LIBR 200: Smart Publishing in Education: Rights, Impact, Social Justice

Authors' Rights

We call on UC authors and scholars … to exercise control of their scholarship … to ensure the widest dissemination of works…. *

As the author of a work you are the copyright holder unless and until you transfer the copyright to someone else in a signed agreement.

Copyright is a bundle of rights, not just one right. You do not have to surrender all your copyrights when you publish, though some publishers may ask you to do so. Transfer of copyrights can lead to problems, for example, you may not be able to make copies of your own work to share with your students or colleagues without permission. Transfer of copyrights to the publisher also confers enormous market power on the publisher, as the exclusive owner of the rights to your work.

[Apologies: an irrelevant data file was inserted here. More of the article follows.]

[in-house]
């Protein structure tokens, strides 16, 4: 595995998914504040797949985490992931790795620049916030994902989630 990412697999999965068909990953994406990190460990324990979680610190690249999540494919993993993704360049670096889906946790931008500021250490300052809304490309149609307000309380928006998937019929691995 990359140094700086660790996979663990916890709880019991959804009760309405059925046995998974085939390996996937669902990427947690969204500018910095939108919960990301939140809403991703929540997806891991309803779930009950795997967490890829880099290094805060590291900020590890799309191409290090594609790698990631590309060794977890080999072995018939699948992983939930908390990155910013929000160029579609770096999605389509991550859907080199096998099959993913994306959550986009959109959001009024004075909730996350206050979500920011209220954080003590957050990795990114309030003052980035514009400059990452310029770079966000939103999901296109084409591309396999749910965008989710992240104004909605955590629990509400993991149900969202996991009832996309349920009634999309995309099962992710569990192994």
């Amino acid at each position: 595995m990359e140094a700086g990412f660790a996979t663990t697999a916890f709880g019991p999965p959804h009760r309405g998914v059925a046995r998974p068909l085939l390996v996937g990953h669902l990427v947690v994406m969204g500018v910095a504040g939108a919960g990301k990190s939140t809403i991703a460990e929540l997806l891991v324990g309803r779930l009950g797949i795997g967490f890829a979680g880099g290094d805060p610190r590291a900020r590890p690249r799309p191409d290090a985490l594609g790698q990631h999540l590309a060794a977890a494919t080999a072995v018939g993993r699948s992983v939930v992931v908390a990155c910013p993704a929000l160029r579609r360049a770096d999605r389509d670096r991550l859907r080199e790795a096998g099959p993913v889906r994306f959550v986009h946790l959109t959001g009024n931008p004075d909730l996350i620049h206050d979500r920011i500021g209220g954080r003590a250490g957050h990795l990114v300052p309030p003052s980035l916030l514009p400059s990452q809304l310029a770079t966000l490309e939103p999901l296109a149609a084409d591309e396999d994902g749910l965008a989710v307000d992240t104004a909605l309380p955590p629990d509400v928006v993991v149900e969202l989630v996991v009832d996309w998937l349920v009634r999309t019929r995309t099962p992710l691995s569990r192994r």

By retaining your copyright, or by transferring your copyright but retaining some rights, you can control the dissemination of your research. By removing access barriers (including cost) you allow more readers to access your scholarship. UC recommends that you can retain at least some of your rights:

  • You can amend the copyright transfer agreement that you get from your publisher -- or you can ask one of us and we would be happy to help you.


* from The Case for Scholars' Management of Their Copyright (PDF) endorsed by the UC Academic Council, April 2006

Copyright in Teaching and Research

  • Want to copyright your dissertation, or other work? You don't need to pay to have this done, here's the free online form from the Copyright Registry.
Last Update: October 15, 2010 09:43